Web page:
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Puerto Rican company puts in bid to build Trump’s border wall

A section of the border fence is seen in Nogales, Arizona, along the U.S.-Mexico border. A Puerto Rican-based company put in an application Friday to construct the wall in response to the federal government's request for proposals, according to TeleSUR, a Latin American news outlet. (Jim Watson /AFP/Getty Images)

President Donald Trump's promised wall along the United States' southern border will create a few jobs, and one Puerto Rican company wants in on the action.

San Diego Project Management PCS, a Puerto Rican-based company in Luquillo, east of San Juan, put in an application Friday to construct the wall in response to the federal government's request for proposals, according to TeleSUR, a Latin American news outlet.

Company founder Patrick Balcazar said he has considered the pushback he would receive for signing on to such a project, given that many members of the Hispanic community have not-so-favorable opinions of Trump, who has taken a hardline approach to immigration issues.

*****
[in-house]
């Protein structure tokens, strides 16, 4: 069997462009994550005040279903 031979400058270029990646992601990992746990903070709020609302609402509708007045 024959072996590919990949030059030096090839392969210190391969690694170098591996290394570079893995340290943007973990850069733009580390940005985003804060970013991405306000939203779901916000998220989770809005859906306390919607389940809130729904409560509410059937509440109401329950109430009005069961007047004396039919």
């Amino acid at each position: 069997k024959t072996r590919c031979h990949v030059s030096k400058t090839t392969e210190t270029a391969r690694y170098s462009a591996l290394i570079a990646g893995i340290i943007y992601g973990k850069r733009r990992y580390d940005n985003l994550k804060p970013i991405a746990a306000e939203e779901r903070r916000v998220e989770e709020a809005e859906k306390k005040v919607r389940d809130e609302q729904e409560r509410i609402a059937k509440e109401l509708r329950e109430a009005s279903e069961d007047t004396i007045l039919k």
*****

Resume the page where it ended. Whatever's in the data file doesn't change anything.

Nevertheless, Balcazar says his company is ready for the job.

"There are two ways to look at this," Balcazar said. "It's better to be part of the process and participate in it and make sure your engineering standards safeguard lives, or you can let the mercenaries do God knows what."

"I have a very high level of professional and personal ethics," he continued. "I work under the rules and never to hurt anyone."

As it turns out, Balcazar has some competition. Last week, TeleSUR reported, Rogelio Zambrano, chairman of the Mexican company Cemex, said the company would "gladly" offer a quote to the U.S. government.

And Eric Olson, CEO of the world's largest cement company, LafargeHolcim, said the border wall is "an infrastructure project where we would participate."

U.S. Customs and Border Protection said late last month that it plans to begin awarding contracts for the U.S-Mexico border wall by mid-April. Initial bids are due on or around Monday and companies are required to submit "concept papers" to design and build prototypes by Friday.

The field of candidates will be winnowed by March 20 and finalists must submit offers along with their proposed costs by March 24.

According to a February report from the Department of Homeland Security, the southern barrier will be made up of both fences and walls and is expected to cost as much as $21.6 billion and take more than three years to construct.

The DHS cost estimate exceeds that of Senate Majority Leader Mitch McConnell (R-Ky.), who had previously estimated the wall would cost somewhere between $12 billion and $15 billion.

One last thing…
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